Drought, floods, abnormal heat waves. Today we are faced with a climate crisis that is unprecedented in human history, the consequences of which are there for all to see.
It is primarily the inhabitants of the poorest and most vulnerable countries and, more generally, those belonging to the most disadvantaged social groups, especially women, who pay the highest price for this situation. “Compared to men, women and girls are more likely to lose their lives due to extreme weather events. Furthermore, since climate change often leads to forced migration, loss of income and housing, this makes them more vulnerable to gender-based violence”, write researchers Betty Barkha and Katrina Lee-Koo in a paper recently published in The Conversation.
Children and young people also pay a particularly high price for this situation: “Climate change threatens their fundamental right to education, food, and recreation. Given the fact that younger people are less responsible for this situation than adults, climate change has been defined by the Human Rights Council as the gravest intergenerational injustice of our times”.
Floods, storms, and droughts amplify discrimination and gender inequalities, limiting or preventing girls, especially those living in the poorest countries and in the most vulnerable communities, from attending school. According to a study conducted by the Malala Foundation, in 2021 alone, due to the impacts of climate change, at least 4 million girls in middle and low-income countries were unable to complete their studies. And if there is no turnaround, climate change will be one of the factors that will force at least 12.5 million girls to leave school by 2025.The concrete impact of this situation is dramatic and, in various areas of the world, is already clearly evident. In the two-year period 2010-2011, the United Nations recorded an increase in early marriages in Ethiopia linked to the very severe drought that hit some areas of the country: in order to survive, the poorest families in rural areas gave their daughters in exchange for the payment of a dowry. Between 2018 and 2019 in Somalia, following migration from rural areas to the city due to floods, droughts and conflicts, student enrolment rates dropped from 45% to 29%.
In an increasingly warmer world, it is also more difficult to get supplies of water: in many African countries, this task traditionally falls on the shoulders of women and girls, who are forced to undertake longer and longer journeys. In Botswana, 70% of the students who interrupted their studies during a period of drought were female. The lack of water in schools also prevents teenage girls from using the bathroom on menstruation days: not being able to take care of their hygiene properly, they often decide to stay at home, losing precious school days.
Working conditions are also exacerbated by global warming. Esmeralda, 15, lives in a rural area of Peru where the consequences of climate change are already evident. Hers is a peasant family and she is a delegate of the Movimiento Nacional de Niños, Niñas y Adolescentes Trabajadores Organizados del Perú: “We are no longer able to produce as in the past. Due to the consequences of climate change, women and girls have to work harder to support their families”. Esmeralda then explains how the scarcity of water has forced women and girls to go deeper and deeper into the Amazon jungle to find new sources, with the risk of being attacked and suffering violence and rape by men engaged in mining or in the illegal felling of trees.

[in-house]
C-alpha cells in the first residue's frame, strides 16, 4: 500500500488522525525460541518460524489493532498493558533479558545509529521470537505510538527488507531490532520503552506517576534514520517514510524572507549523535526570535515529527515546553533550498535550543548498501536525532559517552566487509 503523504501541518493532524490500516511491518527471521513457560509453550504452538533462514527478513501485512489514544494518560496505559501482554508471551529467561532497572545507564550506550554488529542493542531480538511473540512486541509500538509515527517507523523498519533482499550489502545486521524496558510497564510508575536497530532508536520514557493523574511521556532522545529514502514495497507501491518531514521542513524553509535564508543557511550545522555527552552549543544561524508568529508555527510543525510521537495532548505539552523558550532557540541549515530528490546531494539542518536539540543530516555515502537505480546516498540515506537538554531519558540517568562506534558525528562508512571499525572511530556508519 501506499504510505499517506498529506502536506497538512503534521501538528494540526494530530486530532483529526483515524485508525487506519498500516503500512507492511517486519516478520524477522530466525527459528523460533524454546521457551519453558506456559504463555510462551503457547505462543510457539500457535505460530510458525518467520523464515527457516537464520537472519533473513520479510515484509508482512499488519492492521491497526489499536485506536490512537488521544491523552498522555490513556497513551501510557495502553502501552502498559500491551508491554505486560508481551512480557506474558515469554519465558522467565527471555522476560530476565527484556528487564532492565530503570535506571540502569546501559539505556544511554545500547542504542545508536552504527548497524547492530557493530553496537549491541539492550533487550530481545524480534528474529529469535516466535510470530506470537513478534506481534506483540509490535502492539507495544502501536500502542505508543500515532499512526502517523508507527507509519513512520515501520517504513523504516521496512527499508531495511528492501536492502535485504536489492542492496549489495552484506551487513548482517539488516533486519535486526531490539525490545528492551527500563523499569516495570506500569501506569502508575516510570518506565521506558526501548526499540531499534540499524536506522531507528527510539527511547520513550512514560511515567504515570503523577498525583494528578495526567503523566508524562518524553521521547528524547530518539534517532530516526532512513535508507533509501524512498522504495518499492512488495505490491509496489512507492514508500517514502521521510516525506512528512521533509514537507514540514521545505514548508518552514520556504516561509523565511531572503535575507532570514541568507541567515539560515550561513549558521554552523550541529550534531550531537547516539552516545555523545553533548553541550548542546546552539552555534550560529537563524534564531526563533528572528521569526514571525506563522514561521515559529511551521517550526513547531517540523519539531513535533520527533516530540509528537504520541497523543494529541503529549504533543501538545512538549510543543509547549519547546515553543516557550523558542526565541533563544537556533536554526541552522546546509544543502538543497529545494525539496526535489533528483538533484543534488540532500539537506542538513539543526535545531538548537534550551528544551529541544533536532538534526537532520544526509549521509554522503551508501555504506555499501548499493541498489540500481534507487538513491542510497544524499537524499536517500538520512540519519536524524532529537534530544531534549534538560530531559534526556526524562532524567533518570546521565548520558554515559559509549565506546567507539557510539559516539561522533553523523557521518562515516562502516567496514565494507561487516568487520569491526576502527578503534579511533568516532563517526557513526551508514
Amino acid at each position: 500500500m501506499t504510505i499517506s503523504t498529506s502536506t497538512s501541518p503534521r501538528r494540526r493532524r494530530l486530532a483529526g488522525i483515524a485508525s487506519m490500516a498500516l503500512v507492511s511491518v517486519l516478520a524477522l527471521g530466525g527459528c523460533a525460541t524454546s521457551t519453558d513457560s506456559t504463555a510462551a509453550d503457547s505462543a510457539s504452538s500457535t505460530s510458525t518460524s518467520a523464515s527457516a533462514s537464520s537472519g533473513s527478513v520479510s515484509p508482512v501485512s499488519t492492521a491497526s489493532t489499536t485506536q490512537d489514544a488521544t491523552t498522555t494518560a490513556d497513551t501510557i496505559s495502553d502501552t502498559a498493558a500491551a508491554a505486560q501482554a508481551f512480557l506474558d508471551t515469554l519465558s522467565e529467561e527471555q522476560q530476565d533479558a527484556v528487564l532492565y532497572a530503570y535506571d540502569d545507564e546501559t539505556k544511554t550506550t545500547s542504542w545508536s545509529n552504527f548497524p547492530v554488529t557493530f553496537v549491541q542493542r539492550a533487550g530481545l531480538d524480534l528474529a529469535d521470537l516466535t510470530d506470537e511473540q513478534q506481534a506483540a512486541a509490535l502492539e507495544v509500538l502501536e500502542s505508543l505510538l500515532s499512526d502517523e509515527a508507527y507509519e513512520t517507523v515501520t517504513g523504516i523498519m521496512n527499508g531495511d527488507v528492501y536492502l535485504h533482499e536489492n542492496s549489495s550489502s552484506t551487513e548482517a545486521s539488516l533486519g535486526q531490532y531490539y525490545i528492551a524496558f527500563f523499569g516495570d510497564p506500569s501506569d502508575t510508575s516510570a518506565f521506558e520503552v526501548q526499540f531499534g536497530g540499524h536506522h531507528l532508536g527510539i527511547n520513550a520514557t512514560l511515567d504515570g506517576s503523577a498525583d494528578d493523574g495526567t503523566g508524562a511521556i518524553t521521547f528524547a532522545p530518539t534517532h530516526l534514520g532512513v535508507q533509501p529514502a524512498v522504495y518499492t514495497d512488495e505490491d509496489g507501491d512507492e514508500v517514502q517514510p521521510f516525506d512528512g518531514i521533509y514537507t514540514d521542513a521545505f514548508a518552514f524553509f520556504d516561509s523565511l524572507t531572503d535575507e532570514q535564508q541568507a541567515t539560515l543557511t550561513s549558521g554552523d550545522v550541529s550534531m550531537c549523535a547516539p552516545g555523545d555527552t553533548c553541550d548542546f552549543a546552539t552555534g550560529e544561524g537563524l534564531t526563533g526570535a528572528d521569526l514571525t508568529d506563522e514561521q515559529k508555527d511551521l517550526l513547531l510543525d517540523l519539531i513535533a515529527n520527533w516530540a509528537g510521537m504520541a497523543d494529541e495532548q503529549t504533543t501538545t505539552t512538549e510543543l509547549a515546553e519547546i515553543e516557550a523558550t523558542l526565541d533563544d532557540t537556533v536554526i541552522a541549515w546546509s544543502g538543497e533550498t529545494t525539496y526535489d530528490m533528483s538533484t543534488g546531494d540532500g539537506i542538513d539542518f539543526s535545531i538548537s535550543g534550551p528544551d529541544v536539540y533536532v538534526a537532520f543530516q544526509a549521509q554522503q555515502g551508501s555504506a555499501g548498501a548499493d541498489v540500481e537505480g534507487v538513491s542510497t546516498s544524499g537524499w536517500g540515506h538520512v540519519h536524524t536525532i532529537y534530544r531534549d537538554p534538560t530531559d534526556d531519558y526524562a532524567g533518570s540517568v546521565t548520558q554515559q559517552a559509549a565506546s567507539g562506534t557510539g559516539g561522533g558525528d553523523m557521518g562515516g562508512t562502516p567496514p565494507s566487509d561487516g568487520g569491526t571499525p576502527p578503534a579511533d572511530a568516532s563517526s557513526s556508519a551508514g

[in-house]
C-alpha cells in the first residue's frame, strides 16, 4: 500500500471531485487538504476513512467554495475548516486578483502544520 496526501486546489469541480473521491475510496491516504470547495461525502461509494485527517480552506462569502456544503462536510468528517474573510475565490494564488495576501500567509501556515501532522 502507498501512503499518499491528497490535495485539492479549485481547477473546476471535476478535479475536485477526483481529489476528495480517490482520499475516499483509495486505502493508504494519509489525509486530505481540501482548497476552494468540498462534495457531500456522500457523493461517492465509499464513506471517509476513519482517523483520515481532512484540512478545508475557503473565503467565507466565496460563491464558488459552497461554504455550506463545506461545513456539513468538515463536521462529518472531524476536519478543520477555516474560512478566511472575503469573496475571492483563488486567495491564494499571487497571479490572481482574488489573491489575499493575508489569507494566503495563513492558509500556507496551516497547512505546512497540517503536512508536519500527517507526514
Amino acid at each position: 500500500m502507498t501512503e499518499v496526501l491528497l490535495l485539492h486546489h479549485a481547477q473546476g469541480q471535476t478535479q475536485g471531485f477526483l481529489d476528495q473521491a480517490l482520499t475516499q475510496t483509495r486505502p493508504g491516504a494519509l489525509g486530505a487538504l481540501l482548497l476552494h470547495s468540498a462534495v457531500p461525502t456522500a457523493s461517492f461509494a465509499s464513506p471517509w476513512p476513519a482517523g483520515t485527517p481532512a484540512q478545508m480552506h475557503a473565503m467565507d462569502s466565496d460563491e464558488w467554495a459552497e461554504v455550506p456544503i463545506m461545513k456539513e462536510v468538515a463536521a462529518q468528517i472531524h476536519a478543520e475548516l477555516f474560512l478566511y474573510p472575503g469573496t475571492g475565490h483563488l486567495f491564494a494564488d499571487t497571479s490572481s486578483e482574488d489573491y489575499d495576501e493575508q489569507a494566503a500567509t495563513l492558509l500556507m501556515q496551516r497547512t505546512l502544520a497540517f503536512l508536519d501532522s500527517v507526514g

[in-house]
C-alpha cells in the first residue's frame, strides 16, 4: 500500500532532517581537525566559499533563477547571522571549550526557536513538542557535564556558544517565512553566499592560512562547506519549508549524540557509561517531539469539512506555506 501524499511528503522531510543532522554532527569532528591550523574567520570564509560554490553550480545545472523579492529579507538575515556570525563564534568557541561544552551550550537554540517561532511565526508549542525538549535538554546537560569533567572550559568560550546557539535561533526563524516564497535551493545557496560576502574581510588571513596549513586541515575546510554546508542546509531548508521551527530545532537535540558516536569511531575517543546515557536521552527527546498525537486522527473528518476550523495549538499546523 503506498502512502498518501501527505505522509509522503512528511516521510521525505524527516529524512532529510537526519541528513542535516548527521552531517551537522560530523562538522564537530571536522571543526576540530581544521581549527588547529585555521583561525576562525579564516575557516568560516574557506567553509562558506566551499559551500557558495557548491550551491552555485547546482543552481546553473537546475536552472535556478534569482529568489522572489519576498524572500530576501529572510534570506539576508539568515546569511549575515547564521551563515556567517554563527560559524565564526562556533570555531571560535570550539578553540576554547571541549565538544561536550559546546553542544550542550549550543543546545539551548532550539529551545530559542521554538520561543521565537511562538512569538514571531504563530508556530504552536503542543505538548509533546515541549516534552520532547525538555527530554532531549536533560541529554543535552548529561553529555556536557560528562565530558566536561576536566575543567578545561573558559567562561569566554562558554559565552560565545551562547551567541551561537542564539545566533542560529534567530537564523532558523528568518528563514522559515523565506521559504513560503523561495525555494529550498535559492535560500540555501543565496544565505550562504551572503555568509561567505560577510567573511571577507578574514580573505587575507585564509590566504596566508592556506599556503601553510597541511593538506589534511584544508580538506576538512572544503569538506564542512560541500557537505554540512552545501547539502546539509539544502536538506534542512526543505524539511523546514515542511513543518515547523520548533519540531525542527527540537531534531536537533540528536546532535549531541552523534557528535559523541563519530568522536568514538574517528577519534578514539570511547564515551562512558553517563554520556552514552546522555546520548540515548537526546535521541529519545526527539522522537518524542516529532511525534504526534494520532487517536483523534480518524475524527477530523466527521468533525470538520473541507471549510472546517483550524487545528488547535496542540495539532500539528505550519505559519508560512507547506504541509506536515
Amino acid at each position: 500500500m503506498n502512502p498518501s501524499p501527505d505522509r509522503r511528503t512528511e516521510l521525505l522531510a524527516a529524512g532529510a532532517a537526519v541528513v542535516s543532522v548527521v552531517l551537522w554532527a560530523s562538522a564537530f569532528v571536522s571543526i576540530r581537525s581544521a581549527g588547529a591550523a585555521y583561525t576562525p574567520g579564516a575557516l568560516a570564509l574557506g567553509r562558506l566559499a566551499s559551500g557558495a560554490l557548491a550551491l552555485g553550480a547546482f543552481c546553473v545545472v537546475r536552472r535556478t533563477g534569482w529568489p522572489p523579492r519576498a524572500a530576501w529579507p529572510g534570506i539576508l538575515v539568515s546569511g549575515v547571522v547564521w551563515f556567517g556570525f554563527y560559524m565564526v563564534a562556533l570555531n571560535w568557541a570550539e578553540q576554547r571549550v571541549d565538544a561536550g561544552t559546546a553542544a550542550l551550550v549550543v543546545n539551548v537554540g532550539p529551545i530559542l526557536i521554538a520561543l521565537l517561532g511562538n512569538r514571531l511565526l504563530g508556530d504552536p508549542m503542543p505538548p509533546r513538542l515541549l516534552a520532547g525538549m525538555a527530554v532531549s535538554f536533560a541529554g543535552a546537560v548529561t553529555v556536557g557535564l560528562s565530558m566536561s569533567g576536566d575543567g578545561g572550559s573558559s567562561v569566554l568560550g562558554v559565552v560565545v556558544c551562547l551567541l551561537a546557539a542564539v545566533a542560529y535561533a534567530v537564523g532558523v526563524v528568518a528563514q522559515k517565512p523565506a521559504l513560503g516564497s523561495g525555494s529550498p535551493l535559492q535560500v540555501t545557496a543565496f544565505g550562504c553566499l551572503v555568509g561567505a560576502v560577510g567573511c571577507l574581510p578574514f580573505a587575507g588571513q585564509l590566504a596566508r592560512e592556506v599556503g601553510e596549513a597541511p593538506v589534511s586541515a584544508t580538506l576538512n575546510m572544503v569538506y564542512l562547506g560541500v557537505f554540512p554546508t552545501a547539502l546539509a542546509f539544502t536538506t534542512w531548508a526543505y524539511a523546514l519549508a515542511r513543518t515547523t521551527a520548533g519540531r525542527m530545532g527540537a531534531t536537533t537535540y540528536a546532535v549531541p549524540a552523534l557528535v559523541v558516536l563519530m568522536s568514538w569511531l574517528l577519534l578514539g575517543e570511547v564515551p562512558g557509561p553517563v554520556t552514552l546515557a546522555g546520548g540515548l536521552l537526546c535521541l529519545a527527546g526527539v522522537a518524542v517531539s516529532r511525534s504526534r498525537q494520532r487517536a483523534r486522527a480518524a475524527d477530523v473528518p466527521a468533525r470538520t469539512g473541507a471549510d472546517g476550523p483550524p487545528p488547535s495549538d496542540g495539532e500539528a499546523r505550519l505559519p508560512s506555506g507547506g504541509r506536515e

But what do teenagers and young women think of this situation? How aware and informed are they of climate change and its consequences? In the first months of 2022, UNICEF and the World Association of Girl Guides and Girl Scouts carried out a survey that involved more than 33 thousand girls aged 10 to 25 in 90 countries on all continents.
The results indicate that 3 in 10 (28%) have no clear idea as to what climate change is and 1 in 10 (9%) have never heard of it. On the other hand, the topic excites the majority of respondents: 44% know what climate change is and 19% “could talk about it for hours”.
However, the picture changes slightly if you look more closely at some contexts: in Europe, the percentage of girls and young women who claim to have an excellent knowledge of the subject stands at 28%. In the countries of North Africa and the Middle East, there are many more (17% compared to 9%) who have never heard of climate change.
More than half of the girls and young women who participated in the survey (56%) said they were unaware of the disproportionate impact of climate change on the lives of girls and young women. Upon learning, nearly 8 in 10 respondents (79%) believe girls have the power to mitigate the problem.Half of the girls aged 10-17 who participated in the survey think that climate change is not taken as seriously as Covid, a percentage that rises to 63% for women between 18 and 25 years old. Most girls and young women (80%) say they have already done something in favour of the environment, such as participating in awareness campaigns, educating parents and peers, or taking concrete actions to protect it. However, this commitment is not recognized by the institutions: 6 out of 10 girls say that their governments have never consulted youth movements when it came to enacting policies to combat climate change. (Open Photo: Unicef/ Souleiman)
I.Sesana, R.Panuzzo, P.Ferrera
Terre des Hommes